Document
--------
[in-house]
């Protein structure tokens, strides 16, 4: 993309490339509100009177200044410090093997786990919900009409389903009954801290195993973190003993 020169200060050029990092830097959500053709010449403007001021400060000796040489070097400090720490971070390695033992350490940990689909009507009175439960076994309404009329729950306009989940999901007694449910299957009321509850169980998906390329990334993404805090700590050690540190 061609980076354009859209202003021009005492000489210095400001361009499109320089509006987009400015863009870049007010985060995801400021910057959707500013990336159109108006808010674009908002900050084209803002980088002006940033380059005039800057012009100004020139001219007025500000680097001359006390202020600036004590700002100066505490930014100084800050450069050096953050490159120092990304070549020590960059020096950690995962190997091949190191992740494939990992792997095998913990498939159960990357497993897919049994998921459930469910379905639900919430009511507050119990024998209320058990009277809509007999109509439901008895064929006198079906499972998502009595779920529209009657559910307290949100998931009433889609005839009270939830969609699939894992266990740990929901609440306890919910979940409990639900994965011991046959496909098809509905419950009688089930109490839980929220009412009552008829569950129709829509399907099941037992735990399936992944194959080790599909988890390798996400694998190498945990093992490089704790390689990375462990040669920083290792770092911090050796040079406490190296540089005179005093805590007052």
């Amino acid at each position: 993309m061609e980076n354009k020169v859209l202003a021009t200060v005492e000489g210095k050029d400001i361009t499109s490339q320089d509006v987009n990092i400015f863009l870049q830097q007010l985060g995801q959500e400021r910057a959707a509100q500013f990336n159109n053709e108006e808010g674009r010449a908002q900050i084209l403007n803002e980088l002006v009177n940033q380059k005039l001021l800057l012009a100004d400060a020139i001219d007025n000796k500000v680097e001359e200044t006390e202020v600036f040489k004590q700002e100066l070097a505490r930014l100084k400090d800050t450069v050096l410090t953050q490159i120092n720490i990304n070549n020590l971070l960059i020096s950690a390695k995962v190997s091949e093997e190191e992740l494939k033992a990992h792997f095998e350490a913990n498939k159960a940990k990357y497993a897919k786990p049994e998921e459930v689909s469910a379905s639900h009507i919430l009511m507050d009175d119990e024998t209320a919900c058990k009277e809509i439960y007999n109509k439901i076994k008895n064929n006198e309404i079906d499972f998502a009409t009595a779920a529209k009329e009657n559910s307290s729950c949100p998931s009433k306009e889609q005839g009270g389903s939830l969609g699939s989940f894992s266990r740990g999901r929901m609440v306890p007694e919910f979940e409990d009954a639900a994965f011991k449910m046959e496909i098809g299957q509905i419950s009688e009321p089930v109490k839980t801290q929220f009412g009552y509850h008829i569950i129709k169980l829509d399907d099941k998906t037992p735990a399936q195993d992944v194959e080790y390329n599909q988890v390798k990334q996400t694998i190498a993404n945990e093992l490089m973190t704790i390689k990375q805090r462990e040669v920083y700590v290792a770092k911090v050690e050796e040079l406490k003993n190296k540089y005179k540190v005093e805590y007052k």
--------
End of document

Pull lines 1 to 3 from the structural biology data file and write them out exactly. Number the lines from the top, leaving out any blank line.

[in-house]
């Protein structure tokens, strides 16, 4: 993309490339509100009177200044410090093997786990919900009409389903009954801290195993973190003993 020169200060050029990092830097959500053709010449403007001021400060000796040489070097400090720490971070390695033992350490940990689909009507009175439960076994309404009329729950306009989940999901007694449910299957009321509850169980998906390329990334993404805090700590050690540190 061609980076354009859209202003021009005492000489210095400001361009499109320089509006987009400015863009870049007010985060995801400021910057959707500013990336159109108006808010674009908002900050084209803002980088002006940033380059005039800057012009100004020139001219007025500000680097001359006390202020600036004590700002100066505490930014100084800050450069050096953050490159120092990304070549020590960059020096950690995962190997091949190191992740494939990992792997095998913990498939159960990357497993897919049994998921459930469910379905639900919430009511507050119990024998209320058990009277809509007999109509439901008895064929006198079906499972998502009595779920529209009657559910307290949100998931009433889609005839009270939830969609699939894992266990740990929901609440306890919910979940409990639900994965011991046959496909098809509905419950009688089930109490839980929220009412009552008829569950129709829509399907099941037992735990399936992944194959080790599909988890390798996400694998190498945990093992490089704790390689990375462990040669920083290792770092911090050796040079406490190296540089005179005093805590007052």
């Amino acid at each position: 993309m061609e980076n354009k020169v859209l202003a021009t200060v005492e000489g210095k050029d400001i361009t499109s490339q320089d509006v987009n990092i400015f863009l870049q830097q007010l985060g995801q959500e400021r910057a959707a509100q500013f990336n159109n053709e108006e808010g674009r010449a908002q900050i084209l403007n803002e980088l002006v009177n940033q380059k005039l001021l800057l012009a100004d400060a020139i001219d007025n000796k500000v680097e001359e200044t006390e202020v600036f040489k004590q700002e100066l070097a505490r930014l100084k400090d800050t450069v050096l410090t953050q490159i120092n720490i990304n070549n020590l971070l960059i020096s950690a390695k995962v190997s091949e093997e190191e992740l494939k033992a990992h792997f095998e350490a913990n498939k159960a940990k990357y497993a897919k786990p049994e998921e459930v689909s469910a379905s639900h009507i919430l009511m507050d009175d119990e024998t209320a919900c058990k009277e809509i439960y007999n109509k439901i076994k008895n064929n006198e309404i079906d499972f998502a009409t009595a779920a529209k009329e009657n559910s307290s729950c949100p998931s009433k306009e889609q005839g009270g389903s939830l969609g699939s989940f894992s266990r740990g999901r929901m609440v306890p007694e919910f979940e409990d009954a639900a994965f011991k449910m046959e496909i098809g299957q509905i419950s009688e009321p089930v109490k839980t801290q929220f009412g009552y509850h008829i569950i129709k169980l829509d399907d099941k998906t037992p735990a399936q195993d992944v194959e080790y390329n599909q988890v390798k990334q996400t694998i190498a993404n945990e093992l490089m973190t704790i390689k990375q805090r462990e040669v920083y700590v290792a770092k911090v050690e050796e040079l406490k003993n190296k540089y005179k540190v005093e805590y007052k």